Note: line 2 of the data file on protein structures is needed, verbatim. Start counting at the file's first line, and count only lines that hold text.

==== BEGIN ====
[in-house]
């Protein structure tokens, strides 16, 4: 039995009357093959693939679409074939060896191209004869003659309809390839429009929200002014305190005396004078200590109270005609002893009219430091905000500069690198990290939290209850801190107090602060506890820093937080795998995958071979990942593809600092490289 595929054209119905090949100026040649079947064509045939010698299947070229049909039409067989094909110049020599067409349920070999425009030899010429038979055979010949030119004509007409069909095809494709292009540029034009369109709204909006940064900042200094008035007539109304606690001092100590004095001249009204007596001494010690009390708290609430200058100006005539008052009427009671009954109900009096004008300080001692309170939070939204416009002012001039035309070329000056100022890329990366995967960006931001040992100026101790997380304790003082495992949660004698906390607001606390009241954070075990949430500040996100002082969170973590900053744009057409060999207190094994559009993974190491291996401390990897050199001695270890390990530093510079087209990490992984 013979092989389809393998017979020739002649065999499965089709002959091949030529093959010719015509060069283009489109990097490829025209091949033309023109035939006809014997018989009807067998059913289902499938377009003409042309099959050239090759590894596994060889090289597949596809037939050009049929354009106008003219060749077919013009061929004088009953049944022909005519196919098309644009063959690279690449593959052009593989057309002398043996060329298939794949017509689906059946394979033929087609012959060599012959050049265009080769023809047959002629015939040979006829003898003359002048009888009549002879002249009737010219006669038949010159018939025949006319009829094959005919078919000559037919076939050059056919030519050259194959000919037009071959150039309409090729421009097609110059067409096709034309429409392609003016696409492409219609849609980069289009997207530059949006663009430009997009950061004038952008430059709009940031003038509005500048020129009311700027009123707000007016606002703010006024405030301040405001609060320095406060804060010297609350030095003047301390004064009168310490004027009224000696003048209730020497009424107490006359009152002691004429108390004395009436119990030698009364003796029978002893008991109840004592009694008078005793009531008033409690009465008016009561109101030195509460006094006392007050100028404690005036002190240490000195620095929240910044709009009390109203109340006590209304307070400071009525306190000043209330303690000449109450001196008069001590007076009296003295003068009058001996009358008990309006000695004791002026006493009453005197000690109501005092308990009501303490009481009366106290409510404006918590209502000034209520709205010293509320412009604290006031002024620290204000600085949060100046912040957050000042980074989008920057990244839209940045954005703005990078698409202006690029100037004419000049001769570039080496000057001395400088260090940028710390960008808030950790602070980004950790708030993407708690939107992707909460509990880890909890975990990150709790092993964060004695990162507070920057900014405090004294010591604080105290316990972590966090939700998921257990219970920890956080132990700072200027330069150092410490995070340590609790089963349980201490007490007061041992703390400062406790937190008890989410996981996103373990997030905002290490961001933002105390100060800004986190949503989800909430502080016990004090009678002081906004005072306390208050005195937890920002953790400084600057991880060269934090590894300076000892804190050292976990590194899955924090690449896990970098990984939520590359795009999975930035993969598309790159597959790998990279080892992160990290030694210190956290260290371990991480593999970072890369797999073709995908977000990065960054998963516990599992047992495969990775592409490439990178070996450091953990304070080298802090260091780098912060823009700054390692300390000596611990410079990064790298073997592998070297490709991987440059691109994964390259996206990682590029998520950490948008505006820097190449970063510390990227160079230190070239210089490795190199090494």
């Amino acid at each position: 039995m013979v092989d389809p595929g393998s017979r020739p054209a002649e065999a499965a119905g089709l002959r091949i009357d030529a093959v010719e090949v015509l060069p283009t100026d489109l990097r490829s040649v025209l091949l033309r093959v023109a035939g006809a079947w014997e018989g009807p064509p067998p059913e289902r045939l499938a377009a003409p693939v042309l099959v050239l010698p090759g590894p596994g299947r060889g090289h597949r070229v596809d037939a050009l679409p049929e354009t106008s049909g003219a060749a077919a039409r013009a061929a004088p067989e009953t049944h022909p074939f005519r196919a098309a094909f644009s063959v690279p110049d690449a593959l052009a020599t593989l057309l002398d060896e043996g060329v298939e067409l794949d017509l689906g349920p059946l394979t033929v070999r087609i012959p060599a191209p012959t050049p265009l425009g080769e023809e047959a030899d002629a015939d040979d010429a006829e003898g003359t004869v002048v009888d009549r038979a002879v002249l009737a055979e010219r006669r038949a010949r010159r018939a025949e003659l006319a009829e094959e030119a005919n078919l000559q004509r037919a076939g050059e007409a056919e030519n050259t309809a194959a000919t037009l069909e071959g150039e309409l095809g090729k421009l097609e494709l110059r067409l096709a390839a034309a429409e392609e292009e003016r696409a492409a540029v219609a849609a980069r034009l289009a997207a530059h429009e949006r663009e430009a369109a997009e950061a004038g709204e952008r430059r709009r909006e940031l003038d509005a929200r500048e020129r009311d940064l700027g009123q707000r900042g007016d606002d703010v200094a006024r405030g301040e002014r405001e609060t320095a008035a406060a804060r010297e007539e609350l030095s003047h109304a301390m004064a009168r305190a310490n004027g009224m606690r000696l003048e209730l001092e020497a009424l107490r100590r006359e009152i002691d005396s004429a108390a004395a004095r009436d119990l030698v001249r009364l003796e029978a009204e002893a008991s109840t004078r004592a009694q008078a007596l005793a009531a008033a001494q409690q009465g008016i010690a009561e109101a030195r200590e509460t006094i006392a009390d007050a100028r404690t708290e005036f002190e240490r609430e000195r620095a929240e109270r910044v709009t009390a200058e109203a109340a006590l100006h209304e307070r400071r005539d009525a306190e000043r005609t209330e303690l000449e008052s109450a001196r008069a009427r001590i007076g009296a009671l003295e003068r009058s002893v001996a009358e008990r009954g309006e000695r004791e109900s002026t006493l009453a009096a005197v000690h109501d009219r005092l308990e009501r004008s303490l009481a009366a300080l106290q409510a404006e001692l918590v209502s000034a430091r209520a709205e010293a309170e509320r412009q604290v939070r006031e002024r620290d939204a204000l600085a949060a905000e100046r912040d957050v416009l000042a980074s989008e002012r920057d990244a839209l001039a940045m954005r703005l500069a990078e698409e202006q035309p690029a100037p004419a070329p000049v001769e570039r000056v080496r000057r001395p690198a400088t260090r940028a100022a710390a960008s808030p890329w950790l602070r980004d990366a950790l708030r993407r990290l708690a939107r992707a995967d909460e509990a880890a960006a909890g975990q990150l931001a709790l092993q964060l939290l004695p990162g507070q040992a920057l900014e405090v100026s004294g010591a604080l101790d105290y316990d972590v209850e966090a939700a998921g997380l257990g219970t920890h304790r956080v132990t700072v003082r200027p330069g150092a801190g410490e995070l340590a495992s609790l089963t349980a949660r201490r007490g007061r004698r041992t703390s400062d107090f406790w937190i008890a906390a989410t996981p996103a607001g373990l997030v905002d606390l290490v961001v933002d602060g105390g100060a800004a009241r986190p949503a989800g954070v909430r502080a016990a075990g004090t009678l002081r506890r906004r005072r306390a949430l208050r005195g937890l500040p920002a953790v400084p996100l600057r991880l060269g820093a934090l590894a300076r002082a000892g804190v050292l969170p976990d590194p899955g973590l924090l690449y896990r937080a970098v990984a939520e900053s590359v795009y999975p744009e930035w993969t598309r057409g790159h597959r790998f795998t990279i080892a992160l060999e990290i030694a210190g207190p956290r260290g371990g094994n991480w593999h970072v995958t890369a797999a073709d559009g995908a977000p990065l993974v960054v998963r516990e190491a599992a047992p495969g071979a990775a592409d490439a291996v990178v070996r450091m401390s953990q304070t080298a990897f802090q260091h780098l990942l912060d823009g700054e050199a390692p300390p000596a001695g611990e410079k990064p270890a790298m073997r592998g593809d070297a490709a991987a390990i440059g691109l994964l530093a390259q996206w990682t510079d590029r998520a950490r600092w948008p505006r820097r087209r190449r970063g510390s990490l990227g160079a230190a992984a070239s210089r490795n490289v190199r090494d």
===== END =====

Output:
């Protein structure tokens, strides 16, 4: 039995009357093959693939679409074939060896191209004869003659309809390839429009929200002014305190005396004078200590109270005609002893009219430091905000500069690198990290939290209850801190107090602060506890820093937080795998995958071979990942593809600092490289 595929054209119905090949100026040649079947064509045939010698299947070229049909039409067989094909110049020599067409349920070999425009030899010429038979055979010949030119004509007409069909095809494709292009540029034009369109709204909006940064900042200094008035007539109304606690001092100590004095001249009204007596001494010690009390708290609430200058100006005539008052009427009671009954109900009096004008300080001692309170939070939204416009002012001039035309070329000056100022890329990366995967960006931001040992100026101790997380304790003082495992949660004698906390607001606390009241954070075990949430500040996100002082969170973590900053744009057409060999207190094994559009993974190491291996401390990897050199001695270890390990530093510079087209990490992984 013979092989389809393998017979020739002649065999499965089709002959091949030529093959010719015509060069283009489109990097490829025209091949033309023109035939006809014997018989009807067998059913289902499938377009003409042309099959050239090759590894596994060889090289597949596809037939050009049929354009106008003219060749077919013009061929004088009953049944022909005519196919098309644009063959690279690449593959052009593989057309002398043996060329298939794949017509689906059946394979033929087609012959060599012959050049265009080769023809047959002629015939040979006829003898003359002048009888009549002879002249009737010219006669038949010159018939025949006319009829094959005919078919000559037919076939050059056919030519050259194959000919037009071959150039309409090729421009097609110059067409096709034309429409392609003016696409492409219609849609980069289009997207530059949006663009430009997009950061004038952008430059709009940031003038509005500048020129009311700027009123707000007016606002703010006024405030301040405001609060320095406060804060010297609350030095003047301390004064009168310490004027009224000696003048209730020497009424107490006359009152002691004429108390004395009436119990030698009364003796029978002893008991109840004592009694008078005793009531008033409690009465008016009561109101030195509460006094006392007050100028404690005036002190240490000195620095929240910044709009009390109203109340006590209304307070400071009525306190000043209330303690000449109450001196008069001590007076009296003295003068009058001996009358008990309006000695004791002026006493009453005197000690109501005092308990009501303490009481009366106290409510404006918590209502000034209520709205010293509320412009604290006031002024620290204000600085949060100046912040957050000042980074989008920057990244839209940045954005703005990078698409202006690029100037004419000049001769570039080496000057001395400088260090940028710390960008808030950790602070980004950790708030993407708690939107992707909460509990880890909890975990990150709790092993964060004695990162507070920057900014405090004294010591604080105290316990972590966090939700998921257990219970920890956080132990700072200027330069150092410490995070340590609790089963349980201490007490007061041992703390400062406790937190008890989410996981996103373990997030905002290490961001933002105390100060800004986190949503989800909430502080016990004090009678002081906004005072306390208050005195937890920002953790400084600057991880060269934090590894300076000892804190050292976990590194899955924090690449896990970098990984939520590359795009999975930035993969598309790159597959790998990279080892992160990290030694210190956290260290371990991480593999970072890369797999073709995908977000990065960054998963516990599992047992495969990775592409490439990178070996450091953990304070080298802090260091780098912060823009700054390692300390000596611990410079990064790298073997592998070297490709991987440059691109994964390259996206990682590029998520950490948008505006820097190449970063510390990227160079230190070239210089490795190199090494």